Weekly Trumpet Tips 3/29/16

Trumpet Shadow

The Shadow

Welcome to Weekly Trumpet Tips:

(1)  DON’T Over Blow!

(2)  Balance!

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Tip #1 – DON’T Over Blow!

Let me start tip #1 by saying that yes, I did skip last week.  I’ve been working / playing so much that sometimes Tuesday’s sneak up on me and are gone before I even look up.  The other thing I’d like to address is how my own playing problems expose great tips… this one is NO exception.  I caught myself over blowing (again) recently and realized how easy it is for us to slip into that playing habit without even being consciously aware of it.  Here’s how my epiphany goes:

Lately I’ve been relegated to “warm up / play gig / rest” mode.  That’s really all I’ve been able to do.  Practicing – actual “thought filled” practice hasn’t been necessarily a major part of my time lately.  So analyzing what’s going on in my playing on bad days has been relegated to – just tired or “one of those” days.  My typical “playable / usable” range is up to E above Double C – but lately, I’ve been struggling to warm up to, or even play those notes… since you are trumpet players I’m sure you understand how frustrating that is – no matter the range – you just can’t do what you normally do.

One day last week, I was having to warm up softer than I typically have as of late… and suddenly found myself playing above the E once again (insert: “I could’a had a v8” commercial)!  DUH!  It all came FLOODING back to me… I had been over blowing and over working that entire range.  It’s the same realization I’ve had – sometimes after MONTHS of struggling.  We get caught up in trying to hear ourselves and be heard SO much that we start getting into the “GO FOR IT” mode.

I may be mis-quoting who actually said this, but I’ll give Dizzy credit for it.  We get sucked into the “2 Foot Dis-advantage” and start over playing.  Think about it… we stand nearly 2 full feet BEHIND where our sound is actually coming from.  And unless we’re playing into a solid reflective object, sometimes our sound just disappears (or so it seems), so we start to compensate for it… playing louder.  Take away any other fatigue-causing activity with trumpet playing and just look at over playing.  When you start to play louder there are 2 main physical things that go against playing higher.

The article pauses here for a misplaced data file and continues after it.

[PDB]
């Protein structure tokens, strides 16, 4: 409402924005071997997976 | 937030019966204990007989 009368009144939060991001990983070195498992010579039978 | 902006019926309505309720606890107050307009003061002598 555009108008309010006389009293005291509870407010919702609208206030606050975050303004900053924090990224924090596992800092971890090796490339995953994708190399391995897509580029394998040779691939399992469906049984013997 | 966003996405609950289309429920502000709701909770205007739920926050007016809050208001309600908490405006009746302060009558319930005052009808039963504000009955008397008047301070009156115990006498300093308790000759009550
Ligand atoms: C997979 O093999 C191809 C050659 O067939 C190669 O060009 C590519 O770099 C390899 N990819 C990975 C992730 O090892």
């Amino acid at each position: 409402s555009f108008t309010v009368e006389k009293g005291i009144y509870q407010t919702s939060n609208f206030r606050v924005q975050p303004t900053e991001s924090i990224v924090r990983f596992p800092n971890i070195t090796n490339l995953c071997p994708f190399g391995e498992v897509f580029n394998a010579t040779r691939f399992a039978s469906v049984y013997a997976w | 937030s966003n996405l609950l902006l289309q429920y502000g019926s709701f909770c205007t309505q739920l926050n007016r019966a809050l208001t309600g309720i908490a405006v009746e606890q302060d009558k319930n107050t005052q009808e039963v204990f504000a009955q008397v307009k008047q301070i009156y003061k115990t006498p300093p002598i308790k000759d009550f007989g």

#1 – Our aperture has to enlarge / open.  A more open aperture allows “more” air through but does NOT help the cause of needing FASTER air.

#2 – Because our aperture is more open, we start pushing MORE air through… the more air that’s coming through, the more the lip and facial muscles start to get over worked so that they can maintain an overall embouchure setting.

Because facial muscles are “fast twitch” muscles, they cannot withstand a great amount of output for very long like your legs or abdominal muscles can (those are slow twitch muscles).  Result – we get tired and start struggling to play.

Not only does all of this kill your range and endurance, but it starts to hinder your tone and intonation as well.  There is always a multitude of problems that come along with over working… these are the main ones off of the top of my head.

So my best tip advice for you this week is to NOT over blow when working on the upper register.  This DOES NOT mean don’t support the notes with air.  This means simply to not try and blow the back wall down with a Triple octave Z!!!  Learn to control and balance these upper register notes (no matter the range).

Tip #2 – Balance!

To go along with Tip #1, I wanted to discuss the balancing act between what we have to do with the air and what we want to try and avoid doing to the lips.  Playing softly helps you identify this balance more easily and you can also start to feel if the lips are wanting to curl inward to try “take over.”  The caveat is that eventually you will have to start to push these notes louder… but building an initial idea of what they feel like when played relaxed is invaluable information.

You don’t have to do anything specific, so exercises, scales, arpeggio’s, etc. are all free game!  Try working everything from chromatic steps to wider leaps and intervals so that you can reliably find the upper register notes.  But remember… do NOT over blow!  You’re looking for a balance between the lips and the air – or a coordination.

“Success is the progressive realization of a worthy goal or ideal.”

– Earl Nightingale: American author, motivational speaker

Have a GREAT week!

Sincerely,

Keith